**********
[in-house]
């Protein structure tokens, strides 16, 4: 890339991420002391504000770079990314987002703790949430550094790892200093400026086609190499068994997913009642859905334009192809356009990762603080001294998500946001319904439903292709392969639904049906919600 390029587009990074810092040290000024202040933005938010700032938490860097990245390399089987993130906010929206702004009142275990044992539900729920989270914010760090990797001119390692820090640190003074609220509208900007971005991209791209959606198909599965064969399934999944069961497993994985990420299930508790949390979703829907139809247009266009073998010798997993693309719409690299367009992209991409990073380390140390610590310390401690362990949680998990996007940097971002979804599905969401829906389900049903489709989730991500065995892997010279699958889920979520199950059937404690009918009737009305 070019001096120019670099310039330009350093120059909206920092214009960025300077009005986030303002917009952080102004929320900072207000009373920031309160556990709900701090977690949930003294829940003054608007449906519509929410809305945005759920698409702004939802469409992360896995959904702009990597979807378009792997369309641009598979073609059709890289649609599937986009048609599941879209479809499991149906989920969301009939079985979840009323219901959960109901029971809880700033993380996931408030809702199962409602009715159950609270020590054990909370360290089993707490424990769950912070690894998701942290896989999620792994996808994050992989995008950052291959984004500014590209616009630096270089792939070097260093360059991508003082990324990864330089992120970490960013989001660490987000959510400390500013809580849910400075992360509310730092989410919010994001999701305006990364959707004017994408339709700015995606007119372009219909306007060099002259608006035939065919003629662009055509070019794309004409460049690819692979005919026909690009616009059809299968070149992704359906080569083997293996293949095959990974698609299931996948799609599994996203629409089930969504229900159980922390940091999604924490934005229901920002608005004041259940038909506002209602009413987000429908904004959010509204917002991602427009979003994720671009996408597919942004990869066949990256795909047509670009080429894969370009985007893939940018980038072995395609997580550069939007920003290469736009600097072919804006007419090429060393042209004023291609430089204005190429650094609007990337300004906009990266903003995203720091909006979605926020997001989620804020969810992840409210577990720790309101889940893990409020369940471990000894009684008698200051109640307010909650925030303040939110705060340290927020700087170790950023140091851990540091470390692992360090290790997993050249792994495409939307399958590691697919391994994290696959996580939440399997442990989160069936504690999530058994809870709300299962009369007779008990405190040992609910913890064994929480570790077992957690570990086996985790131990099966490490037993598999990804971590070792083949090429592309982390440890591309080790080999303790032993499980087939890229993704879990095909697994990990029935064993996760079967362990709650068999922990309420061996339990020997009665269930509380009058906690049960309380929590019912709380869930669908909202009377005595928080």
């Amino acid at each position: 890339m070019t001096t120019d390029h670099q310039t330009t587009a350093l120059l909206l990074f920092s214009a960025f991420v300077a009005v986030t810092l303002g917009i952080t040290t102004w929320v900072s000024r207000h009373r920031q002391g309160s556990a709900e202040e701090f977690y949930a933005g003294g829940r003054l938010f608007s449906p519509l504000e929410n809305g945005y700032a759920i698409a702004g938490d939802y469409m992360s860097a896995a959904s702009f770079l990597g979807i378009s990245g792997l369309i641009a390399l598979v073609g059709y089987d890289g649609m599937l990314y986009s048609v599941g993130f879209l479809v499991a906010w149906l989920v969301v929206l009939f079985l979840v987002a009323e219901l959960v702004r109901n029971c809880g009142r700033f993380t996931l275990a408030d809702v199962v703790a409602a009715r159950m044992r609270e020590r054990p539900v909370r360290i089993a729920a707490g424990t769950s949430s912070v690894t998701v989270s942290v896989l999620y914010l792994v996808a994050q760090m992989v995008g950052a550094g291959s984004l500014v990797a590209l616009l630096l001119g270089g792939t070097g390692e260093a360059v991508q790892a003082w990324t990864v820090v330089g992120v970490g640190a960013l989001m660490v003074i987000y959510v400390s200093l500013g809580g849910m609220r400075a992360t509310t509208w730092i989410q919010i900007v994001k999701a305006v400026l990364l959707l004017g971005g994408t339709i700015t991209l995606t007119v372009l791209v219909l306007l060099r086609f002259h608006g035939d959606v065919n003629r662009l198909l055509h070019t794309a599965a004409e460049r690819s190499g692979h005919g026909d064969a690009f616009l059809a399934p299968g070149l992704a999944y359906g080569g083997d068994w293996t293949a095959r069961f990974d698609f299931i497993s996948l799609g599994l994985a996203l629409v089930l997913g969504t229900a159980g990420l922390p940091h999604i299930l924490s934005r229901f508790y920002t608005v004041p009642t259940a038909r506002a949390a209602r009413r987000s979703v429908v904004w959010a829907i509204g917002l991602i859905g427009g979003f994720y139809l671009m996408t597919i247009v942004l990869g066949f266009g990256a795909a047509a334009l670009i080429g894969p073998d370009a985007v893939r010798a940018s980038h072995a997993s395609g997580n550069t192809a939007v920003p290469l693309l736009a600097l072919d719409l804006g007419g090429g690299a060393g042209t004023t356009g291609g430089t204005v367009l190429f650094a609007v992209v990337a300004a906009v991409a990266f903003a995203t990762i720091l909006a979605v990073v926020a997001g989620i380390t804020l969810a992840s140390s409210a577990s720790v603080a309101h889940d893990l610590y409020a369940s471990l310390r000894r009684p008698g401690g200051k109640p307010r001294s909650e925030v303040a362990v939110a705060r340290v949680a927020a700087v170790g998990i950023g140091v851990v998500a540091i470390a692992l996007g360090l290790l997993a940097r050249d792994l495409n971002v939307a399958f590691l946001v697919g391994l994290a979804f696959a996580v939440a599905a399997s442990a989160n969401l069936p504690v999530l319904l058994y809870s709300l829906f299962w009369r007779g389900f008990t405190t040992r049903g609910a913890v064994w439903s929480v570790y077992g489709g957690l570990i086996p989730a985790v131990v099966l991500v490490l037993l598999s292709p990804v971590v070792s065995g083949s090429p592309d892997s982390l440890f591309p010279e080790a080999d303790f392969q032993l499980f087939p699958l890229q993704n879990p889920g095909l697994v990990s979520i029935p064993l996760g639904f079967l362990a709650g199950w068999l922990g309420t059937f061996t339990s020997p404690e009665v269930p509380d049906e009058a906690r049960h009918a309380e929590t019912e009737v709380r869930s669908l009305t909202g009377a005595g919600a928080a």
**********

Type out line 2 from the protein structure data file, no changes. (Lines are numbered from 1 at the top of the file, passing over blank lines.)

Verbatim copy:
């Protein structure tokens, strides 16, 4: 890339991420002391504000770079990314987002703790949430550094790892200093400026086609190499068994997913009642859905334009192809356009990762603080001294998500946001319904439903292709392969639904049906919600 390029587009990074810092040290000024202040933005938010700032938490860097990245390399089987993130906010929206702004009142275990044992539900729920989270914010760090990797001119390692820090640190003074609220509208900007971005991209791209959606198909599965064969399934999944069961497993994985990420299930508790949390979703829907139809247009266009073998010798997993693309719409690299367009992209991409990073380390140390610590310390401690362990949680998990996007940097971002979804599905969401829906389900049903489709989730991500065995892997010279699958889920979520199950059937404690009918009737009305 070019001096120019670099310039330009350093120059909206920092214009960025300077009005986030303002917009952080102004929320900072207000009373920031309160556990709900701090977690949930003294829940003054608007449906519509929410809305945005759920698409702004939802469409992360896995959904702009990597979807378009792997369309641009598979073609059709890289649609599937986009048609599941879209479809499991149906989920969301009939079985979840009323219901959960109901029971809880700033993380996931408030809702199962409602009715159950609270020590054990909370360290089993707490424990769950912070690894998701942290896989999620792994996808994050992989995008950052291959984004500014590209616009630096270089792939070097260093360059991508003082990324990864330089992120970490960013989001660490987000959510400390500013809580849910400075992360509310730092989410919010994001999701305006990364959707004017994408339709700015995606007119372009219909306007060099002259608006035939065919003629662009055509070019794309004409460049690819692979005919026909690009616009059809299968070149992704359906080569083997293996293949095959990974698609299931996948799609599994996203629409089930969504229900159980922390940091999604924490934005229901920002608005004041259940038909506002209602009413987000429908904004959010509204917002991602427009979003994720671009996408597919942004990869066949990256795909047509670009080429894969370009985007893939940018980038072995395609997580550069939007920003290469736009600097072919804006007419090429060393042209004023291609430089204005190429650094609007990337300004906009990266903003995203720091909006979605926020997001989620804020969810992840409210577990720790309101889940893990409020369940471990000894009684008698200051109640307010909650925030303040939110705060340290927020700087170790950023140091851990540091470390692992360090290790997993050249792994495409939307399958590691697919391994994290696959996580939440399997442990989160069936504690999530058994809870709300299962009369007779008990405190040992609910913890064994929480570790077992957690570990086996985790131990099966490490037993598999990804971590070792083949090429592309982390440890591309080790080999303790032993499980087939890229993704879990095909697994990990029935064993996760079967362990709650068999922990309420061996339990020997009665269930509380009058906690049960309380929590019912709380869930669908909202009377005595928080």